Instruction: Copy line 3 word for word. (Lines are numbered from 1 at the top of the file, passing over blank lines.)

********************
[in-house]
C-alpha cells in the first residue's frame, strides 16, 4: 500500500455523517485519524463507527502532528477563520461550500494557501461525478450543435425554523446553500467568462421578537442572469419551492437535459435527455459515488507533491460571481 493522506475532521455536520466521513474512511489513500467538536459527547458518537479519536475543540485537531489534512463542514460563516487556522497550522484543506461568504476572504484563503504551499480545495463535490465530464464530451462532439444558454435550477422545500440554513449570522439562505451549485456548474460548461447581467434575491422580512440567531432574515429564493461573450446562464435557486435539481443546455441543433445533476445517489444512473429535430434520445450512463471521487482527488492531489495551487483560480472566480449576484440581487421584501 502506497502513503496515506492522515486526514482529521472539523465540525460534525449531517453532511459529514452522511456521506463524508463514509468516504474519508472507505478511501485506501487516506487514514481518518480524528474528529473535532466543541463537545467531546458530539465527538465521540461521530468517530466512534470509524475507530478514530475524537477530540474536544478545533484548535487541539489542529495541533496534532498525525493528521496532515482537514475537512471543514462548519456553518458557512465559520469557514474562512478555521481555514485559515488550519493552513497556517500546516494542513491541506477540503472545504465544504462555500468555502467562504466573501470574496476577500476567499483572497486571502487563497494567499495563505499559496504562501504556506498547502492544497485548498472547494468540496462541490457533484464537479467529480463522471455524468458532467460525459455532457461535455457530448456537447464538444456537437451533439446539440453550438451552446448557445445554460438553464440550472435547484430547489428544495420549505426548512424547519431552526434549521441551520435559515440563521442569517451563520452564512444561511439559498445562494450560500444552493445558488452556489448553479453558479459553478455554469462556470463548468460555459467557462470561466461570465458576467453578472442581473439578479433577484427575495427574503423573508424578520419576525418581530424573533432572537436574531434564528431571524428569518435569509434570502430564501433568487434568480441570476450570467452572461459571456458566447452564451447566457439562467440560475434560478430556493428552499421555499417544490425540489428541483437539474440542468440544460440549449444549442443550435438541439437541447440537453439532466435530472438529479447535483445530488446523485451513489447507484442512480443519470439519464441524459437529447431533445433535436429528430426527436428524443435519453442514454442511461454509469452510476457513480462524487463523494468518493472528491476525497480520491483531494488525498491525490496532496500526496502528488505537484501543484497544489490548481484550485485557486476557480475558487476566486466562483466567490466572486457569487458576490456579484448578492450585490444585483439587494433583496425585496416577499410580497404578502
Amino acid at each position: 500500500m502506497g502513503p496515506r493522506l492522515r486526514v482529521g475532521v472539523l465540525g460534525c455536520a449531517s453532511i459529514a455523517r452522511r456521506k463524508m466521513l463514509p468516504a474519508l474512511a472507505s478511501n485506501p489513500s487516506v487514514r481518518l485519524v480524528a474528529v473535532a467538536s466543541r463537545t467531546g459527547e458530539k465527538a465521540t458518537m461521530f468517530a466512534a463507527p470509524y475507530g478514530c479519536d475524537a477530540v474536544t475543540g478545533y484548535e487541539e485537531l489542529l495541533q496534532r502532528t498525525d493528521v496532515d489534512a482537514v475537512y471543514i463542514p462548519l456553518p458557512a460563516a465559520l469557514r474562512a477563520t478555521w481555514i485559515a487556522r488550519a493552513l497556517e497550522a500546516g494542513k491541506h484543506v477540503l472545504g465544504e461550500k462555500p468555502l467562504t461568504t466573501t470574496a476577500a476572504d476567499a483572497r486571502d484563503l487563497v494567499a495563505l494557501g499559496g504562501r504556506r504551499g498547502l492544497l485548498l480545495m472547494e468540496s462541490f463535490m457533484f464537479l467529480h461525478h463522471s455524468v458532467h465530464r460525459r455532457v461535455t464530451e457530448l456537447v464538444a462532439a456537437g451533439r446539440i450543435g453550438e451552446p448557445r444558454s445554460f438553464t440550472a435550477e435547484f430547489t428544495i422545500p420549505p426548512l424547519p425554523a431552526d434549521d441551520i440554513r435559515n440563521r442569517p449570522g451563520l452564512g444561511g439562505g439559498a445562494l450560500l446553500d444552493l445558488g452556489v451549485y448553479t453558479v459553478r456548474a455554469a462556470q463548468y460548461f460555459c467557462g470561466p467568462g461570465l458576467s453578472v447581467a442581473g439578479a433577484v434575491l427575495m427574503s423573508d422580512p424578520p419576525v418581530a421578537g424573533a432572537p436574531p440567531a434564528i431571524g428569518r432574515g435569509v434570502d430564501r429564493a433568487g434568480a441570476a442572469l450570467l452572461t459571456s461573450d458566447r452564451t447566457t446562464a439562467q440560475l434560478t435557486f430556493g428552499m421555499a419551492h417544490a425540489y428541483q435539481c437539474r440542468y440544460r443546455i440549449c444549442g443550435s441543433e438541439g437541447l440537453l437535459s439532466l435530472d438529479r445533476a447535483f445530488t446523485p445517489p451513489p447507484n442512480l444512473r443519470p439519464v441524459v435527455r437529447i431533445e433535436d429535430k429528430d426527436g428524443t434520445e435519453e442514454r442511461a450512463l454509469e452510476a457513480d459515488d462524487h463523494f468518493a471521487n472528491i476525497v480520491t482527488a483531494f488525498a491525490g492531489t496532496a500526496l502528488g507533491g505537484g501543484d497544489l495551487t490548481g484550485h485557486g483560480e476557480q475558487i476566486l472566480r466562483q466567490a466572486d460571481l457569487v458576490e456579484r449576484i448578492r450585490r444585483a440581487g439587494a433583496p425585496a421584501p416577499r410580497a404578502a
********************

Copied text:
Amino acid at each position: 500500500m502506497g502513503p496515506r493522506l492522515r486526514v482529521g475532521v472539523l465540525g460534525c455536520a449531517s453532511i459529514a455523517r452522511r456521506k463524508m466521513l463514509p468516504a474519508l474512511a472507505s478511501n485506501p489513500s487516506v487514514r481518518l485519524v480524528a474528529v473535532a467538536s466543541r463537545t467531546g459527547e458530539k465527538a465521540t458518537m461521530f468517530a466512534a463507527p470509524y475507530g478514530c479519536d475524537a477530540v474536544t475543540g478545533y484548535e487541539e485537531l489542529l495541533q496534532r502532528t498525525d493528521v496532515d489534512a482537514v475537512y471543514i463542514p462548519l456553518p458557512a460563516a465559520l469557514r474562512a477563520t478555521w481555514i485559515a487556522r488550519a493552513l497556517e497550522a500546516g494542513k491541506h484543506v477540503l472545504g465544504e461550500k462555500p468555502l467562504t461568504t466573501t470574496a476577500a476572504d476567499a483572497r486571502d484563503l487563497v494567499a495563505l494557501g499559496g504562501r504556506r504551499g498547502l492544497l485548498l480545495m472547494e468540496s462541490f463535490m457533484f464537479l467529480h461525478h463522471s455524468v458532467h465530464r460525459r455532457v461535455t464530451e457530448l456537447v464538444a462532439a456537437g451533439r446539440i450543435g453550438e451552446p448557445r444558454s445554460f438553464t440550472a435550477e435547484f430547489t428544495i422545500p420549505p426548512l424547519p425554523a431552526d434549521d441551520i440554513r435559515n440563521r442569517p449570522g451563520l452564512g444561511g439562505g439559498a445562494l450560500l446553500d444552493l445558488g452556489v451549485y448553479t453558479v459553478r456548474a455554469a462556470q463548468y460548461f460555459c467557462g470561466p467568462g461570465l458576467s453578472v447581467a442581473g439578479a433577484v434575491l427575495m427574503s423573508d422580512p424578520p419576525v418581530a421578537g424573533a432572537p436574531p440567531a434564528i431571524g428569518r432574515g435569509v434570502d430564501r429564493a433568487g434568480a441570476a442572469l450570467l452572461t459571456s461573450d458566447r452564451t447566457t446562464a439562467q440560475l434560478t435557486f430556493g428552499m421555499a419551492h417544490a425540489y428541483q435539481c437539474r440542468y440544460r443546455i440549449c444549442g443550435s441543433e438541439g437541447l440537453l437535459s439532466l435530472d438529479r445533476a447535483f445530488t446523485p445517489p451513489p447507484n442512480l444512473r443519470p439519464v441524459v435527455r437529447i431533445e433535436d429535430k429528430d426527436g428524443t434520445e435519453e442514454r442511461a450512463l454509469e452510476a457513480d459515488d462524487h463523494f468518493a471521487n472528491i476525497v480520491t482527488a483531494f488525498a491525490g492531489t496532496a500526496l502528488g507533491g505537484g501543484d497544489l495551487t490548481g484550485h485557486g483560480e476557480q475558487i476566486l472566480r466562483q466567490a466572486d460571481l457569487v458576490e456579484r449576484i448578492r450585490r444585483a440581487g439587494a433583496p425585496a421584501p416577499r410580497a404578502a